Last Wednesday, March 19th, I took part in a Telephone Conference sponsored by the Breast Cancer Fund. They had just released their latest report showing the connection between the Environment and Breast Cancer. One of the points I found most troubling was the undeniable fact that early exposure to toxic chemicals increases one’s risk of contracting cancer as an adult.
The Breast Cancer Website not only lists its findings, but it also lists Federal and State Recommendations to put into place in an effort to make our environment cleaner and safer. Although there are some strong advocates in Congress; Rep. Louise Slaughter, Sen. Orrin Hatch, Rep. Nancy Pelosi and Sen. Hillary Clinton, to name a few, it should come as no great shock that the amount of time it takes Congress to enact laws, especially those having to do with the environment, could take years.
Therefore, I suggest starting at the ground level–in your own home.
A good place to start would be to throw away those plastic containers you use for warming up foods in the microwave. Switch to glass containers. It’s a proven fact that toxic chemicals contained in plastic leach into food during the warming process.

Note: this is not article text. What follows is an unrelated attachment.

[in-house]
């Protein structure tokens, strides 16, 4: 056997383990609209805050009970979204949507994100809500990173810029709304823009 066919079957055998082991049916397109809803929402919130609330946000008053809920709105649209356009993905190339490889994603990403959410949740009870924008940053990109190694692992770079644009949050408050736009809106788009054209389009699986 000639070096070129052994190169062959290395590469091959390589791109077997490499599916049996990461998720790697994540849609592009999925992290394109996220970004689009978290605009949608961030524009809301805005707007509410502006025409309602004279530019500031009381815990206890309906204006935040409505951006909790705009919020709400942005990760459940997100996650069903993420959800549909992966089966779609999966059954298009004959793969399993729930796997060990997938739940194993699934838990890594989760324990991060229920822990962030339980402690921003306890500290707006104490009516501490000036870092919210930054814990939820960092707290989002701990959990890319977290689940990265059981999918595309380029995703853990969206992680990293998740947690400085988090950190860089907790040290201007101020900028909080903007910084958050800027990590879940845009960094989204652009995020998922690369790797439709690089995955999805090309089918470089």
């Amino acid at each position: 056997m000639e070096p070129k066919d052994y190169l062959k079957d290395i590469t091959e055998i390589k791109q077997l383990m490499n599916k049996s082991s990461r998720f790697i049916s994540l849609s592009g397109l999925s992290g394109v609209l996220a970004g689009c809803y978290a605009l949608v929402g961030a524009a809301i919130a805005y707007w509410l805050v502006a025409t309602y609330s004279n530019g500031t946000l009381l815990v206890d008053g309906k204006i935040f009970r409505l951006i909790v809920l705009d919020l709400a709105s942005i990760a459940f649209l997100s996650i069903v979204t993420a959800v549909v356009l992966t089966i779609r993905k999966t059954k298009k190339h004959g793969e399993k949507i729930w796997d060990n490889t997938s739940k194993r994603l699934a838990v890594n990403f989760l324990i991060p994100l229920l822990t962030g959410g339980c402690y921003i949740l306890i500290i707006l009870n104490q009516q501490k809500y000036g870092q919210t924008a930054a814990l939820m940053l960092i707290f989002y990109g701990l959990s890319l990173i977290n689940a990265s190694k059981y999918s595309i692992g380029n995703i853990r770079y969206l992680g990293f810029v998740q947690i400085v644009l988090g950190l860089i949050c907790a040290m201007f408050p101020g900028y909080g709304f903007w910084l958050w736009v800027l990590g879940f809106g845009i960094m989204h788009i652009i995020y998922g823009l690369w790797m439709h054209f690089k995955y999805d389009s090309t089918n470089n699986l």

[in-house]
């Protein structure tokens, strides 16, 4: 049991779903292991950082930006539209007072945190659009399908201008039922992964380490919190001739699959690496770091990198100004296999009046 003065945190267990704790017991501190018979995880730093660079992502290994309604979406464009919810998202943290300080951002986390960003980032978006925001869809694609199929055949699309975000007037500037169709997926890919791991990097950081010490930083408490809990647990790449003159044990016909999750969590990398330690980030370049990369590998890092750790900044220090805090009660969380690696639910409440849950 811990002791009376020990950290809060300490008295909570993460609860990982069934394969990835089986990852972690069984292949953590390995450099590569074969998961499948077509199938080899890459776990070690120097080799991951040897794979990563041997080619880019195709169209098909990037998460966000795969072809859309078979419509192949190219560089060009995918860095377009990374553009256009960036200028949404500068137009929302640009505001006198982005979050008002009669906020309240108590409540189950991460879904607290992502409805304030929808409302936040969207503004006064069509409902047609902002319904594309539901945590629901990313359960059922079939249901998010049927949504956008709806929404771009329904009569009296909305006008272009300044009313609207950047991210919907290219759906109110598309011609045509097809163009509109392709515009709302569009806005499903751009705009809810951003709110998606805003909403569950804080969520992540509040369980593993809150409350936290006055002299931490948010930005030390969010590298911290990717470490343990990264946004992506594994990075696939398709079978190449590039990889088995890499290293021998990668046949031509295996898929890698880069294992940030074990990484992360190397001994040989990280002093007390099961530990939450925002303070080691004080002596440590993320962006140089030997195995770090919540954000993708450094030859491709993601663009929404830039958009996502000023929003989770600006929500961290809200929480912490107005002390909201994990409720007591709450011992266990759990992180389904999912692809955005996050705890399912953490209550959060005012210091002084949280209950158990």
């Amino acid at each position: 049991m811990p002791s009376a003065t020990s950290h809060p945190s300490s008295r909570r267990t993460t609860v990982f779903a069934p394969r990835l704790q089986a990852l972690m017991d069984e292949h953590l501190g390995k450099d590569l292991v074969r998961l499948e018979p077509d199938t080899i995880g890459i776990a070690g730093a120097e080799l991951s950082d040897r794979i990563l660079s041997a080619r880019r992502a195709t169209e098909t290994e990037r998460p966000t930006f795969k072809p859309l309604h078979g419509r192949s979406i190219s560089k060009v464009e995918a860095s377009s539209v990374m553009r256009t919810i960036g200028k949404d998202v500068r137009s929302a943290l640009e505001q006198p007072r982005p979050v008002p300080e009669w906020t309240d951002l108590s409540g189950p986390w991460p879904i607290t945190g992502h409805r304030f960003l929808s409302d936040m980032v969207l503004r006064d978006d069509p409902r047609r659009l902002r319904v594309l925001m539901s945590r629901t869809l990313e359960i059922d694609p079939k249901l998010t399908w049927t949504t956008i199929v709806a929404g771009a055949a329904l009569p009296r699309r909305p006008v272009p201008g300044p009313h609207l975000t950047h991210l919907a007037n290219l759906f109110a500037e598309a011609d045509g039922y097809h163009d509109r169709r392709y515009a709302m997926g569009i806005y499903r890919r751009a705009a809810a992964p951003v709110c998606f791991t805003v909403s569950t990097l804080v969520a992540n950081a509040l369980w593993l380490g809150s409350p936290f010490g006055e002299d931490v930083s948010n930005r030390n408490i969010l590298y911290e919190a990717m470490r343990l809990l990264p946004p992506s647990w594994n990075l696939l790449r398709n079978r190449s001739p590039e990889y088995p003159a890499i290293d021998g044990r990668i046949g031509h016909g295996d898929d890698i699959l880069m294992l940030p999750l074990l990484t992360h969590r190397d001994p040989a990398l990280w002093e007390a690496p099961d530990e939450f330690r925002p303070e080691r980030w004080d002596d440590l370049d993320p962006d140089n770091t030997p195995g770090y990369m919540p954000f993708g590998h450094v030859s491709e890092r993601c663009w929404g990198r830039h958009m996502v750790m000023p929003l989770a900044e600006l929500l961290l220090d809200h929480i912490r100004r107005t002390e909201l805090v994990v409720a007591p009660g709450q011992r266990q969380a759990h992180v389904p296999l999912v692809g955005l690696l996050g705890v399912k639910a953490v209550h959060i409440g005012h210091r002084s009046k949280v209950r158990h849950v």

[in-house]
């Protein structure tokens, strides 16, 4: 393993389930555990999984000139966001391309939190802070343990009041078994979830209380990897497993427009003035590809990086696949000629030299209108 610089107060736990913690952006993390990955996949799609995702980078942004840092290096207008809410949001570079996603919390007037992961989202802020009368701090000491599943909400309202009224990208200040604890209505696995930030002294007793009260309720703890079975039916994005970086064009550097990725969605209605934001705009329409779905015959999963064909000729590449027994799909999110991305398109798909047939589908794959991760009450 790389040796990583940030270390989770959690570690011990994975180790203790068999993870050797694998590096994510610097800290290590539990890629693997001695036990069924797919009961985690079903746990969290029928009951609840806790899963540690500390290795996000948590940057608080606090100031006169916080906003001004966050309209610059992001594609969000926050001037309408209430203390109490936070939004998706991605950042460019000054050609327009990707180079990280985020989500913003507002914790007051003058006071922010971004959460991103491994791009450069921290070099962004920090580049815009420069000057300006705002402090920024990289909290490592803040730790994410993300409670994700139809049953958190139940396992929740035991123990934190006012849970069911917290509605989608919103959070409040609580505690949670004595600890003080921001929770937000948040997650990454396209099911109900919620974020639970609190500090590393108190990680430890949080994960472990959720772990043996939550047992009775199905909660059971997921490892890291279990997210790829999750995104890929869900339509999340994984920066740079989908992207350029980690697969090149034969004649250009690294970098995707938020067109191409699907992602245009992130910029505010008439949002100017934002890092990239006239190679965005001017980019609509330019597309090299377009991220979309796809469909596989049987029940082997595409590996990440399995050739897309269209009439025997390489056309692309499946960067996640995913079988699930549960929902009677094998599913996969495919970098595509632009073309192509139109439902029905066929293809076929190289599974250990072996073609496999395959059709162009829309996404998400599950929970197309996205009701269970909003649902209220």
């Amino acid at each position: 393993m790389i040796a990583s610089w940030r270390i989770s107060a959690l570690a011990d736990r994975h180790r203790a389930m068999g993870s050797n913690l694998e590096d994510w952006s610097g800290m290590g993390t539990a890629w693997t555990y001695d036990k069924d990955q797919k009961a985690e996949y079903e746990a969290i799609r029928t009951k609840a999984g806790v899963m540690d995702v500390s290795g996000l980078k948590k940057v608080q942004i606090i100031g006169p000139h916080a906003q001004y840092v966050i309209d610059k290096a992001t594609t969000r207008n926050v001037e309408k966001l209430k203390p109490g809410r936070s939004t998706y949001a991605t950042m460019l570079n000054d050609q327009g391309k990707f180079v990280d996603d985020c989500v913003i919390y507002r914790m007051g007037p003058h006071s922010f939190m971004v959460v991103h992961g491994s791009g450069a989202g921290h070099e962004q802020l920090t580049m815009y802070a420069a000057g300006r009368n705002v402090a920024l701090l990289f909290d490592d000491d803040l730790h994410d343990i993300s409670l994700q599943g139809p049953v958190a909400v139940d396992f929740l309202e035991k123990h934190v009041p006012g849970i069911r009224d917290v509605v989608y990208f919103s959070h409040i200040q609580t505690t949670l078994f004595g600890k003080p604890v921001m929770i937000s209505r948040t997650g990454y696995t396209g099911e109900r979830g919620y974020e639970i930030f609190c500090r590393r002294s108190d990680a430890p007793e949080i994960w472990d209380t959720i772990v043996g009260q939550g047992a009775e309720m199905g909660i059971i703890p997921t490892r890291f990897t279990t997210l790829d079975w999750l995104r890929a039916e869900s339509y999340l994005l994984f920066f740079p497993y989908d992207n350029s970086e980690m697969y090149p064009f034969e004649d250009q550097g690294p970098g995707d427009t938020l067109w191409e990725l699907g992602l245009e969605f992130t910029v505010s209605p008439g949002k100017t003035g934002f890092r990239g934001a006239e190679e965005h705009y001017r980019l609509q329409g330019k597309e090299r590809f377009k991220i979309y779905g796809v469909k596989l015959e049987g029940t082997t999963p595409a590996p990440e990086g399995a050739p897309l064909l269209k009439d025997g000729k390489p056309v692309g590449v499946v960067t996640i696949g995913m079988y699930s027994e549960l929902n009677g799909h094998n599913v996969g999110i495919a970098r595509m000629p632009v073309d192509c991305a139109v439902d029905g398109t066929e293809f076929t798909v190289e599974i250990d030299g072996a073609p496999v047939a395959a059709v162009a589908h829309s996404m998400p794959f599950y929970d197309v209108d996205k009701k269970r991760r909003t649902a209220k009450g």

And if you’ve been using plastic baby bottles–STOP.
Following is a small section of the report regarding plastics.
The three plastics that have been shown to leach toxic chemicals when heated, worn or put under pressure are polycarbonate (leaches bisphenol A), polystyrene (leaches styrene) and PVC (leaches phthalates).
Bisphenol A is used in the linings of cans, baby bottles, sports water bottles and dental sealants. The evidence about bisphenol A and its many effects on human health is convincing and growing. Studies funded by the chemical industry say it’s harmless; non-industry studies show it’s a powerful hormone-disruptor linked to breast cancer.
Start looking for toys that are clearly marked BPA Free and if that sippy cup isn’t BPA free–trash it.
And by all means, listen to your gut! If it feels wrong, it probably is wrong. Back in the day, and I do mean 20 or more years ago, I told my doctor, following my complete hysterectomy, that I did not intend to take the hormone pills he was prescribing. He was quite incensed. He told me hormone therapy was the regimen he subscribed to, and that I made my decision “at my own risk.”
To be honest, back then it was hard to find reliable information about hormone therapy. There was no Internet. Very little scientific research made it to the printing presses. But the little bit I did read, just didn’t feel right to me. It was a gut reaction more than anything else. Now, of course, everyone is aware of the dangers we face from hormone therapy, and from hormones used in the production of our food.
We’ve come a long way since then. Now it’s time to step up. Be pro-active to protect the children. If you don’t, who will? Inaction is not worth the risk!